Tribometers (Slip Test Meters) Compared
This page contains information about America’s and the world’s most used tribometers, or slip test meters, which measure the coefficient of friction (tile COF) of flooring. They are sometimes called floor friction testing devices, or DCOF rating devices.
Tribometer: Pendulum slip/skid tester
Approximate price, USD: $5,988.00
Slip resistance test methods: ASTM E303-22 or EN 16165 or AS 4663 and others. Endorsed by Ceramic Tile Institute of America (CTIOA).
Validation for pedestrian traction: Greater London Council Bulletins 43 (1971) and 145 (1985), in continuous use since 1971 and adopted by at least 50 nations.
Advantage: Well-validated against accident histories and long used with little controversy
Drawback: Bulky, heavy, requires 2-minute onsite assembly and skilled operator
Use: Primary standard for floor slip resistance testing in 50 nations, E303-22 floor and road slip resistance testing, and for Sustainable Slip Resistance testing
Tribometer: SlipAlert (now sold as iAlert Slip Meter)
Price, USD: $2,380.00
Slip resistance test method: Proprietary product — no ASTM standard required
Validation for pedestrian traction: Studies by British and Australian government agencies of SlipAlert vs. pendulum
Advantage: Much smaller, lighter, simpler, more rugged and less costly than pendulum
Drawback: Needs long path length. Also, cart may sometimes veer, bounce or spin, requiring repeating of some runs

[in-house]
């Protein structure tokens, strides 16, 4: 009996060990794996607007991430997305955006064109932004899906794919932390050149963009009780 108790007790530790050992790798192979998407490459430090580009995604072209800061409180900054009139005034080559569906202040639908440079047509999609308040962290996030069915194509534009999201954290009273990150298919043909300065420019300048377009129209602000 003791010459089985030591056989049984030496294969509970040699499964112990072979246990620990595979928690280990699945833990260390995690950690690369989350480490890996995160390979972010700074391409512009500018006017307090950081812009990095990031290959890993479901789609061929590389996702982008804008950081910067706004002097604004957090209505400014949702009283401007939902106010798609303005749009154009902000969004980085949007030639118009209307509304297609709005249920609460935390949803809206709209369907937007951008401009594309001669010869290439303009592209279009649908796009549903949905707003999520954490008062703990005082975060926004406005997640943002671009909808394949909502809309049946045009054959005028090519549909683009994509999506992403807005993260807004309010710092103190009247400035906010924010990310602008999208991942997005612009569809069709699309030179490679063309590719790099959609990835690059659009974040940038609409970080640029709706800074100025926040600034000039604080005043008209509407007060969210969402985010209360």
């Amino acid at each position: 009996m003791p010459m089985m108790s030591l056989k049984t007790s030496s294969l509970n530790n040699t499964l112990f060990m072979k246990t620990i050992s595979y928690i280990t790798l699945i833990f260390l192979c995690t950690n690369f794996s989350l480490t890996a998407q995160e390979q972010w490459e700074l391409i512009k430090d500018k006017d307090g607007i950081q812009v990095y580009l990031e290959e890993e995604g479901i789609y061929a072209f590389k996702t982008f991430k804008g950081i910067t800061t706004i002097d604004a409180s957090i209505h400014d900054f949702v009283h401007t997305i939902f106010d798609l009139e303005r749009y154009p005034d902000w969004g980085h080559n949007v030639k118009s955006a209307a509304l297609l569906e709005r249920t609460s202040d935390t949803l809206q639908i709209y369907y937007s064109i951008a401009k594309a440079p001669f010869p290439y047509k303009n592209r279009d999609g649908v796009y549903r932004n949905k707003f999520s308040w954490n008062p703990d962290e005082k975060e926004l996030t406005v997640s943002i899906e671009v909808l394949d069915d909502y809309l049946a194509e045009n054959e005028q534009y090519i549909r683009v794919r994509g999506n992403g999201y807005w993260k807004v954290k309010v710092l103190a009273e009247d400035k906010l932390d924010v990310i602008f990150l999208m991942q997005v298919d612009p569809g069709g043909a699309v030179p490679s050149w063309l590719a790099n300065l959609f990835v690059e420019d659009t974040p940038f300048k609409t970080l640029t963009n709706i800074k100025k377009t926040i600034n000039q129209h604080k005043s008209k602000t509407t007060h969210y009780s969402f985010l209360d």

Use: Surrogate where pendulum is not economical. Rapid monitoring by minimally trained staff. Visual demo.
Approximate price, USD: $8,995.00 plus charges for annual calibrations
Slip resistance test method: ANSI A326.2 DCOF Acutest. Can also do ANSI B101.1 for dry SCOF testing only.
Previous validation for pedestrian traction (using earlier version of instrument and different test method): University of Wuppertal comparison with human traction, 72 test points including 12 surfaces, two contaminants, three shoe-bottom materials, correlation coefficient 0.93.
Advantage: Printed and electronic records. Very simple to operate.
Drawback: Measures DCOF up to 1.00 only. Very expensive. Can give misleading results since the TCNA is behind the latest test method and “safety criteria”.
Use: Periodic monitoring and new flooring slip resistance quality control using dynamic coefficient of friction. For comparing surfaces, not assessing safety. For that, the pendulum is much more reliable.
Tribometer: Horizontal dynamometer pull-meter static
Approximate price, USD: Low cost but not recommended for pedestrian safety testing. Device not offered by SDA, although we do perform tests if requested.
Slip resistance test method: ASTM C 1028-07, now withdrawn
Validation for pedestrian traction: None. Can give highly deceptive results if applied to slip potential of pedestrian; J. Forensic Sci. March 2007, p. 400.
Advantage: Good workout: uses 50-pound weight lifted 112 times per test.
Drawback: As stated unanimously by ASTM Committee 21.06, not suitable for evaluating slip-fall potential. This standard was withdrawn in 2014, and anyone who promoted its use over the years should now be considered unreliable for all time. It always gave very suspect and unreliable answers, and anyone who did the test knew that back when they were promoting it’s use.